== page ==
3 years ago

The generalized replication principle and the partitioning of functional diversity into independent alpha and beta components

Zoltán Botta-Dukát
The replication principle was first proposed by Hill (1973, Ecology 54: 247– 432) as an advantageous property of his family of diversity indices. Later Jost (2007, Ecology 88: 2427– 2439) discovered that diversity measures satisfying this principle allow partitioning of gamma diversity into independent alpha and beta components by simple multiplicative partitioning. Despite the emerging agreement on measuring taxonomic beta-diversity by multiplicative partitioning of Hill diversity, there is no consensus on how to measure functional beta diversity. Two different generalizations of Hill numbers for measuring functional diversity were proposed by Leinster and Cobbold (2011, Ecology 93: 477– 489) and Chiu and Chao (2014, PLoS One 9: e1000014). Both generalizations attempted to satisfy the generalized replication principle, but they formulate it in different ways. The aims of this paper are 1) to review approaches for measuring functional diversity in units of equivalent numbers without explicit reference to replication principle; 2) to compare the two proposed replication principle and to point out some important differences in the behavior of diversity families derived from the two principles; 3) to explore the conditions necessary for partitioning functional diversity of Leinster and Cobbold into meaningful alpha and beta components; 4) and, finally, to explore how transformation of among-species distances into similarities influences the sensitivity of functional diversity to the scale parameter.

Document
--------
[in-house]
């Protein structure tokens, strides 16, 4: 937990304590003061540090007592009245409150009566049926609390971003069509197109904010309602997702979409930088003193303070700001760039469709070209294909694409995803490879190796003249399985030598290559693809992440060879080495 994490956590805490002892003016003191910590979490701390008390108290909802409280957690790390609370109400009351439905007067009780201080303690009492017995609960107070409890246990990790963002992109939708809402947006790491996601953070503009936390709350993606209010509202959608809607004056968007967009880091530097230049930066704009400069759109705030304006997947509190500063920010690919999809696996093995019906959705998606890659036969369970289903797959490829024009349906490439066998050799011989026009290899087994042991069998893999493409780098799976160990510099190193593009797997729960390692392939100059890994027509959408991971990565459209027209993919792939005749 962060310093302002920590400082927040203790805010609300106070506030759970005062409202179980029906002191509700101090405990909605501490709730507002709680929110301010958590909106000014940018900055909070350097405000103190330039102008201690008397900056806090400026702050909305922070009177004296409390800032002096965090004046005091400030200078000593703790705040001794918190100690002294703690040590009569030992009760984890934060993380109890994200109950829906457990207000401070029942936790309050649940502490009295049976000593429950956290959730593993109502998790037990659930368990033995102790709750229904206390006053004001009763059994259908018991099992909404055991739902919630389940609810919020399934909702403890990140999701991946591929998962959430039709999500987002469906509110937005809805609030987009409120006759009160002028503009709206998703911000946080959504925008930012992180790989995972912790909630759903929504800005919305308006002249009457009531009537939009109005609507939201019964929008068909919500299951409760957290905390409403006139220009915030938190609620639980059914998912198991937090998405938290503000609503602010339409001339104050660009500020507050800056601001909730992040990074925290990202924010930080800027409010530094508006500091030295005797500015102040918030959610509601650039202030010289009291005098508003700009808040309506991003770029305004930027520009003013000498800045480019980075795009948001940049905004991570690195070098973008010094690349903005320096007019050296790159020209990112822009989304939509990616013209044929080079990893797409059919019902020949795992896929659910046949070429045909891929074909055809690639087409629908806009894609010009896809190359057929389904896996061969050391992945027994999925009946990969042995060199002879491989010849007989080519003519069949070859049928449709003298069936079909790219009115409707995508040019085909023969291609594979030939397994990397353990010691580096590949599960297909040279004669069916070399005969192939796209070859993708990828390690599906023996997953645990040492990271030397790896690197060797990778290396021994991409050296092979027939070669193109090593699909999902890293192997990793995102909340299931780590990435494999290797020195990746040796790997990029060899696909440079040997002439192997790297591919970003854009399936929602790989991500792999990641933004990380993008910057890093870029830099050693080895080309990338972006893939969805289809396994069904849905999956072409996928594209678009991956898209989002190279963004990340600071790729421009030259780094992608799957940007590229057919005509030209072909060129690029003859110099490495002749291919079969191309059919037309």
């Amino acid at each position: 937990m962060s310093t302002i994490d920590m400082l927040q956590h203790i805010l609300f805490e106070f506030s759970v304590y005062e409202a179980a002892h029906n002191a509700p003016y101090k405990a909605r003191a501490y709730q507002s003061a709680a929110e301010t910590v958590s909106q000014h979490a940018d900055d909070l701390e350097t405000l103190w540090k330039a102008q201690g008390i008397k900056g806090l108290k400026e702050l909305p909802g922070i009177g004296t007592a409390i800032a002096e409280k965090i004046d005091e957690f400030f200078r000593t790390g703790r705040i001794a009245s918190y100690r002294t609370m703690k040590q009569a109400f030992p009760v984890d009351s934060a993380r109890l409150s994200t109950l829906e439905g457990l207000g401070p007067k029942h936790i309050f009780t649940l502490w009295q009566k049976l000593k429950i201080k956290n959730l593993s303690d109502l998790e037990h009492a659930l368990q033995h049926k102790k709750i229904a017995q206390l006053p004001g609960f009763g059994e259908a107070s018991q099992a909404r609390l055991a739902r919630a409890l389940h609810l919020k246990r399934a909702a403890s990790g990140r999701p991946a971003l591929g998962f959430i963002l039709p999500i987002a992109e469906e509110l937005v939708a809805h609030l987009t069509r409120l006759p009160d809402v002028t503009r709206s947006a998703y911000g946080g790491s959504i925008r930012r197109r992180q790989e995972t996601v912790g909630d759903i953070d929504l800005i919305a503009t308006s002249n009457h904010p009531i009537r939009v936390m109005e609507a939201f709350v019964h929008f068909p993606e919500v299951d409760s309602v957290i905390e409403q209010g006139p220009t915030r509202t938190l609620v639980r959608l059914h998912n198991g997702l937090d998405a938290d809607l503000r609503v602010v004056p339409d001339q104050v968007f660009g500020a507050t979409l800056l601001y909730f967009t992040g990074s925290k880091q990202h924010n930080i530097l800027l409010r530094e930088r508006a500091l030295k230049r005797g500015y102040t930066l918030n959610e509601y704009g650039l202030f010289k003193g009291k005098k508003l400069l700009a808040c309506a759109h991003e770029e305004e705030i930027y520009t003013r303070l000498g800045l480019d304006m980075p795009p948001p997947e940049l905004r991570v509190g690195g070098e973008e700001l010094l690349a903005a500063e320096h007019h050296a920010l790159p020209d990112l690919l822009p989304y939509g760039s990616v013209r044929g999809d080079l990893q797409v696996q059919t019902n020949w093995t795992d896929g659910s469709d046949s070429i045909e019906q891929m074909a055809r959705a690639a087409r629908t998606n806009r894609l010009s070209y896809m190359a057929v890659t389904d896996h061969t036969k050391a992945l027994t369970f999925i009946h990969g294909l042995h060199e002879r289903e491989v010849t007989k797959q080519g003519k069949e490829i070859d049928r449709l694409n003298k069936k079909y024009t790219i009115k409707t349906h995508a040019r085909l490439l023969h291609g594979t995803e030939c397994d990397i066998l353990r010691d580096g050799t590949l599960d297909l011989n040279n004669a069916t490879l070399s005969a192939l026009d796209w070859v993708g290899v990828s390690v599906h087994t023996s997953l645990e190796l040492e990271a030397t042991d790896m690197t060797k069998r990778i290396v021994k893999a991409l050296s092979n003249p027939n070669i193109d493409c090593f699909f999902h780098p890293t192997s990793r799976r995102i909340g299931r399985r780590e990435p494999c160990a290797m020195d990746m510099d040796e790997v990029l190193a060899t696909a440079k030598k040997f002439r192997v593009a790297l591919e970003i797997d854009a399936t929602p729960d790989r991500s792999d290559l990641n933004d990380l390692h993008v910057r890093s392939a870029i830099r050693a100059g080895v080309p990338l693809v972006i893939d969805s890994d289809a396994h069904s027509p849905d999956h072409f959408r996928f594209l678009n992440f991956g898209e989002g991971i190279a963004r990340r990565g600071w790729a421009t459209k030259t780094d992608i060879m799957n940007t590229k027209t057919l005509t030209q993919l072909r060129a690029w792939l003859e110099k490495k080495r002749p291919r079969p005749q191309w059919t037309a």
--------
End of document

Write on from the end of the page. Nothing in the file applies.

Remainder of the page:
Publisher URL: http://onlinelibrary.wiley.com/resolve/doi

DOI: 10.1111/ecog.02009

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